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New era beckons with implementation of illegal fishing treaty

FAO chief hails Port State Measures Agreement, urges rapid action to provide technical and financial resources

Photo: ©FAO/Sia Kambou
Offloading tuna at Abidjan's main port.

11 July 2016, ROME-The Port State Measures Agreement "marks the dawn of a new era in the effort to combat illegal fishing" but rapid action is needed to make sure its implementation is effective, FAO Director-General José Graziano da Silva said today at an event held to celebrate the world's first international treaty specifically aimed at tackling Illegal, Unreported and Unregulated (IUU) fishing.

"FAO is working to deliver immediate support to those countries that are most in need of it," Graziano da Silva said.

Implementation of the agreement may prove challenging for some nations - especially developing and small island states - due to resource and capacity constraints, he added.

 The treaty went into force last month and more than 30 nations as well the European Union on behalf of its 28 members have acceded to the treaty. More countries have initiated the accession process.

The agreement  has an article that explicitly enjoins parties to the treaty and international organizations to provide assistance and funding. The Republic of Korea has already confirmed it will make a financial contribution, and other parties should follow suit, Graziano da Silva said.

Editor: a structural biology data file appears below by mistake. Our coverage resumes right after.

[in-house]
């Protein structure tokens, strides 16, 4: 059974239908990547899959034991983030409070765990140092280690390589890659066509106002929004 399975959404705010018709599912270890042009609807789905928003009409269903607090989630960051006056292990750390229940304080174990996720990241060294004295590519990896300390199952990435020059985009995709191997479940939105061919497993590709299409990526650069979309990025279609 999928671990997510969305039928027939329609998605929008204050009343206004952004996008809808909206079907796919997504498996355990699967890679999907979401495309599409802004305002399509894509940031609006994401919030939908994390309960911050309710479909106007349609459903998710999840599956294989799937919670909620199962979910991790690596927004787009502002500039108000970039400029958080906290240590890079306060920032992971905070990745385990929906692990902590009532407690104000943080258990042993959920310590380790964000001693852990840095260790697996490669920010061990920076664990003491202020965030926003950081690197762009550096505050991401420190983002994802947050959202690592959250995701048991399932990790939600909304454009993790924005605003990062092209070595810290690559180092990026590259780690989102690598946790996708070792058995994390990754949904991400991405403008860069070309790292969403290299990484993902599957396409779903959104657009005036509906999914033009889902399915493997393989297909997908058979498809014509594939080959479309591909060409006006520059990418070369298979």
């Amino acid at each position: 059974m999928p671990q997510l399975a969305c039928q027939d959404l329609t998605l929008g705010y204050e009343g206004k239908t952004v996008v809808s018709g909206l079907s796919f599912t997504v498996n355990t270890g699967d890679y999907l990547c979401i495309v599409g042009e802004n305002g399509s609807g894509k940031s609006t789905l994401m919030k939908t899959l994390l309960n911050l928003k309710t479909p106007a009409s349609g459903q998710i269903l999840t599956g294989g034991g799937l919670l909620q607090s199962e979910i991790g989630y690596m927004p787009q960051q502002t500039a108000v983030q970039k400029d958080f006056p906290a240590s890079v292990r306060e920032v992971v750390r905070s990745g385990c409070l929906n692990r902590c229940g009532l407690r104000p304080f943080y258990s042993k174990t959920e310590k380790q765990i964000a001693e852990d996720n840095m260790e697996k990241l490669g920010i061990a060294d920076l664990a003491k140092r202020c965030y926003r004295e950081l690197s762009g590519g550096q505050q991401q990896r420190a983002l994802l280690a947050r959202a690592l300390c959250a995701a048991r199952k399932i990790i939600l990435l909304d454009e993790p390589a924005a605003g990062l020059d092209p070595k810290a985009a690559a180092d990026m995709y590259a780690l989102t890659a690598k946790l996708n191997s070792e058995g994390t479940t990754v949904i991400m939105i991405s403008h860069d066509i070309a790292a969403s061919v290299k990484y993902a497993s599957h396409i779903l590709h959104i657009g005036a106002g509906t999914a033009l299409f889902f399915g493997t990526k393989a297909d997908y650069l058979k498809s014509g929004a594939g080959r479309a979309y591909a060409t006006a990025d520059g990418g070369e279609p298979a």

FAO has set up an inter-regional Technical Cooperation Programme and a Global Capacity Development Umbrella Programme to support logistical, legislative and legal aspects of translating the agreement into practice.

The PSMA treaty, shepherded by FAO since 2009, requires foreign vessels to submit to inspections at any port of call and for port states to share information on violations. An improvement on prior rules requiring countries to control the activities of their own fishing fleets, the new agreement is designed to raise the cost of IUU fishing as it blocks improperly caught fish from being brought to land and entering markets.

Sustainable oceans, sustainable livelihoods

"Generations to come will recognize the importance of this achievement, your achievement," Graziano da Silva said as he gave awards to representatives of the treaty's signatories. 

"For Africa, fish are as strategic as maize. Overfishing puts sustainable food security at risk," said President Alpha Condé of the Republic of Guinea who has strongly championed the importance of fisheries to African nations. He pledged to campaign across the continent in favour of the treaty and in defense of local fishing communities.

More than half of all fish exports come from developing countries, underscoring the importance - in terms of revenue - of sustainable management practices.

It is estimated that globally IUU fishing accounts for annual catches of up to 26 million tonnes, with a value of up to $23 billion. IUU not only jeopardizes marine ecosystems but also threatens the livelihoods and food securities of millions of fishers around the world, Graziano da Silva said.

Both leaders - along with ministers and officials representing the parties that have adhered to the treaty spoke at an event held on the sidelines of the annual FAO Committee on Fisheries, which began today.

"While the agreement constitutes a powerful and cost-effective tool, it cannot eliminate IUU fishing on its own" and must be flanked by other tools and efforts, Graziano da Silva said, expressing his hope that the momentum generated by the treaty's entry into force will foster further collaboration.

The list of parties that have completed their accession to the Port State Measures Agreement is here

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